Katie Ribbens — Staff Writer
Dordt has always encouraged student engagement, but what happens when students are gone for the weekend? For most students, the weekend is a time to reconnect with friends and take a necessary break from schoolwork. To encourage this, Dordt often hosts events over the weekend to encourage socializing. Students who live in close proximity to their house and often drive home miss out on such opportunities.
The location of a college often plays a key role in a student’s decision to attend. For some, it’s necessary to have distance between their home and their college. For other students, a college within driving distance of their home is a must. However, the temptation arises for students who live close to go to the comfort of their homes rather than stay on campus with their friends.
For transfer student Adrianna Johnson, moving to a college close to her home in Le Mars was essential. She gets to drive home every weekend and, in turn, stays involved with her siblings’ lives.
“I go home because of my sister. She’s still in high school, so I like to see her,” Johnson said. “She’s involved in activities, and so I like to kind of see her do some of those things.”
Johnson uses the weekdays to hang out with friends and do homework so she can use the weekend to catch up with her family. She believes Friday afternoon to Sunday evening is a good length of time to be gone.
When asked if there were any drawbacks to returning home so often, Johnson said, “I do find it a little more difficult to get my homework done because I like to be doing things with my family.”
Hannah Dagel, a junior at Dordt, originally planned to move farther west from her home in Sibley, Iowa. In the end, Dordt was a better fit for her – though only 45 minutes from her house. To balance her time between campus and home, she chooses to visit every few weeks.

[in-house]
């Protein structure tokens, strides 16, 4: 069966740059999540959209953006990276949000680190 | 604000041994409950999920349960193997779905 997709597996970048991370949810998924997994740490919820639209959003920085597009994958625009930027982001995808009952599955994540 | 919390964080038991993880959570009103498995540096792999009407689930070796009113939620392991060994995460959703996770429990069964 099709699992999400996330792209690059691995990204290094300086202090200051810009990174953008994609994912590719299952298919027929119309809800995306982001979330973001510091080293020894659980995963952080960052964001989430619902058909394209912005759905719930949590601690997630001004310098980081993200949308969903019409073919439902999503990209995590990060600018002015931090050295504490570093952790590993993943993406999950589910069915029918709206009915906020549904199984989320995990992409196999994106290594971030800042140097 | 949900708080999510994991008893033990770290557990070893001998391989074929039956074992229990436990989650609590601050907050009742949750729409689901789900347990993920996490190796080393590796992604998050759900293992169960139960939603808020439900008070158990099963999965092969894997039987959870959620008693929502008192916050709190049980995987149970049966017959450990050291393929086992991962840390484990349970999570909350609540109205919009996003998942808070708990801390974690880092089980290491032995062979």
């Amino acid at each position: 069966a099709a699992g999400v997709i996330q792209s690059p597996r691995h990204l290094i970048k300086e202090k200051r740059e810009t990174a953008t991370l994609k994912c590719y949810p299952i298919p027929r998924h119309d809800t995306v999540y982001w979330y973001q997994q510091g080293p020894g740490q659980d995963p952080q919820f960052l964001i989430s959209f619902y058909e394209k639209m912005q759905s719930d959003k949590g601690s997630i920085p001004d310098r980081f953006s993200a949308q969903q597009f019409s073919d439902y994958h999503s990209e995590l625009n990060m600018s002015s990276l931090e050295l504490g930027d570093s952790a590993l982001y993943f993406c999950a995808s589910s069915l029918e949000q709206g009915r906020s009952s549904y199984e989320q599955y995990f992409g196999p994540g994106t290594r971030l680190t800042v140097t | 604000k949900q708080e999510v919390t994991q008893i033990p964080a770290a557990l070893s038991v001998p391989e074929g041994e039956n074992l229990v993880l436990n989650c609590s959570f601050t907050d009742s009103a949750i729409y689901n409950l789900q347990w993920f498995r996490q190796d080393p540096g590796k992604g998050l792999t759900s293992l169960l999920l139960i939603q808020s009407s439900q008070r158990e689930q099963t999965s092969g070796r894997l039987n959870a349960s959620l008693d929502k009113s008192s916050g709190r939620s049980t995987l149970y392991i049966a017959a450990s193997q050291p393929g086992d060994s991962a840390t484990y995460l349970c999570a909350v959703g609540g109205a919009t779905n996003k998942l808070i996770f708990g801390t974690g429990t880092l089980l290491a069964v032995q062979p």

“I actually didn’t go home until our first break,” Dagel said. “I think it was a really good sort of transition phase for me.”
At the same time, she appreciates the opportunity to be home enough to spend time with her younger siblings and watch her 5-year-old sister grow up.
“I have all these animals too that I really miss out on seeing during the week,” Dagel said.
Tyler Smith, a freshman, purposefully chose a college that was out-of-state. Dordt is a 20-hour drive from his hometown in Caldwell, Idaho, so he only goes home during long breaks.
“I knew I wanted to be a little bit of a ways away from home, just for the experience of kind of fully being on my own,” Smith said. “I knew if I was in-state and really close to my house I’d make trips home, and I’d be off campus.”
However, students leaving campus over the weekend still affects him.
“Almost all of my friends are within driving distance of their houses,” Smith said. When they go home, Smith admits that he has less to do. Additionally, he feels that when his friends stay on campus, he is able to spend time with them and build stronger friendships.
There is a fine balance between staying on campus over the weekend and staying at home. It is important for students at Dordt to build new relationships with their fellow students, while maintaining close relations with their family. At the end of the day, there’s no perfect amount time that should be spent on campus or at home. That is up to the student.